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From Speyside to Cambodia to fight Scotland's invasive plants

By Tom Ramage

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A Speyside woodland manager has won a coveted Churchill Fellowship which will enable him to travel the world doing research into the invasive species threatening Scotland's flora.

Ross Watson (42) of Nethy Bridge is one of 141 new Churchill Fellows being assisted in a huge range of different research fields.

Ross Watson: ready to travel, ready to learn
Ross Watson: ready to travel, ready to learn

Mr Watson, a site manager with the Woodland Trust Scotland, Ross covers the trust's northernmost sites – Ledmore and Migdale, Uig on Skye, Dunollie at Oban, Glencharnoch and Den in Aberdeenshire – as well as three sites on Loch Ness at Urquart Bay, Balmacaan and Abriachan.

He told the Strathy: "I'm going to Cambodia for three weeks in November/December and then in May/June I'll be spending three weeks following a river through Slovenia, Croatia and Serbia where they have issues such as Japanese Knotweed, Giant Hogweed and Himalayan Balsam – just like we do!"

The hope is that he will bring new perspectives and approaches back – and in particular to Urquart Bay on Loch Ness and to Ledmore and Migdale.

Mr Watson explained: "My Fellowship looks to understand different models for managing invasive plant removal, with an appropriate and flexible funding landscape, tackling the issue holistically at scale, and ensuring sustainability through the involvement of communities, young people and land managers.

"My interest in this comes from dealing with a range of invasive plants throughout the sites I manage and in seeking an approach focused on outcomes ensuring the land is purposefully managed beyond the initial control, particularly for the protection of designated sites and globally threatened habitat such as temperate rainforest.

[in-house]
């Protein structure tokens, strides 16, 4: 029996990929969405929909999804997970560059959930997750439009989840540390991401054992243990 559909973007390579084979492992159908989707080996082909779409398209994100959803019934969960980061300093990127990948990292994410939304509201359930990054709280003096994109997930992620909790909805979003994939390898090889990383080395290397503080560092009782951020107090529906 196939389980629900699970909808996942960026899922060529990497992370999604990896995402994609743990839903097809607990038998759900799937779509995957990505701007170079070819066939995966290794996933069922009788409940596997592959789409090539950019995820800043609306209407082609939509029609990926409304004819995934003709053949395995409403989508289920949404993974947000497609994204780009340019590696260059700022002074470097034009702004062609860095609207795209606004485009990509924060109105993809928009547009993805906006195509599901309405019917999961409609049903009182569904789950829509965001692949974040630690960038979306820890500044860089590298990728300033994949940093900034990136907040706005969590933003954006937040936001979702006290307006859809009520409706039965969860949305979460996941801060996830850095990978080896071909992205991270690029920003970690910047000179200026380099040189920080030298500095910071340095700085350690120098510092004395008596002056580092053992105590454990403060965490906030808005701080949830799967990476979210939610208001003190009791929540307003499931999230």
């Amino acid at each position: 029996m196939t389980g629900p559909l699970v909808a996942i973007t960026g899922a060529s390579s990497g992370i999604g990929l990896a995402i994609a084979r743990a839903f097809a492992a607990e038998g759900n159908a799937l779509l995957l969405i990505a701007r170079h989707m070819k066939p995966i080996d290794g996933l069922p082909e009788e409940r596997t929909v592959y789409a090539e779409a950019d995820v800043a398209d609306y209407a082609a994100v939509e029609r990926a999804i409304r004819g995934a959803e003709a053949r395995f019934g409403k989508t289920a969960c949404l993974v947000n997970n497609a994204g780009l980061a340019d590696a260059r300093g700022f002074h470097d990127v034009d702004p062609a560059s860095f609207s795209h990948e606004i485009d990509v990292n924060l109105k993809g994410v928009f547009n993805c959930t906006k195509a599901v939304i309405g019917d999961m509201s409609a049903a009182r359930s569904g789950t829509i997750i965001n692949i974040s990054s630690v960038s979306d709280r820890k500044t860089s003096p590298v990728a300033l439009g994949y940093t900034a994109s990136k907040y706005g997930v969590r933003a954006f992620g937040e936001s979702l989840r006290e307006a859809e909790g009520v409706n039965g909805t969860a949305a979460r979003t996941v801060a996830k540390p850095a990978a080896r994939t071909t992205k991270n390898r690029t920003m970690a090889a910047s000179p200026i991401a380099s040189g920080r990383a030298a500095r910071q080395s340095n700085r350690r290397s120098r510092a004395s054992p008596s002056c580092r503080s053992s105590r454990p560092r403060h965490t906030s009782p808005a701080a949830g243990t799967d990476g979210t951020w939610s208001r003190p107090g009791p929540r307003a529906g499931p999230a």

"From the research undertaken, I aim to develop projects in two Special Areas of Conservation, effectively removing the assemblage of invasive non-native plants from the sites and the wider landscape.

"This will involve a range of stakeholders and communities, developing training and education opportunities for young people, and ensuring that there are local people with the interest and skills to make the work a success, while also valuing the social and economic benefits.!

A spokesperson for the Churchill Fellowship said that all those chosen demonstrated high levels of energy, knowledge and commitment to ideas and vision that have the potential to make a profound impact on society.

"Our new Fellows will learn from as far afield as Estonia and Madagascar, where they will draw on the experience and knowledge of experts, leaders and stakeholders working in their areas of interest, so they can immerse themselves in new and best practices, learn new approaches and create international connections to help drive transformative change in the UK.

"We look forward to supporting them in their pursuit of knowledge and innovation.

"Everyone can apply for a Churchill Fellowship, regardless of age, background or qualifications, so long as they are a UK citizen aged 18 or over. Applications for 2024 Fellowships open on September 12."

Conceived with Sir Winston's approval, the Fellowship was launched on his death in 1965 and funded by an outpouring of public donations from across the country. In keeping with Sir Winston’s own spirit, it encourages UK citizens with passion and potential to be curious about the world, to explore new ideas and insights overseas, and to use those experiences to create change in every part of society.

Since 1965, 5,800 Churchill Fellows have been appointed to travel the world in his name and provide his living memorial.

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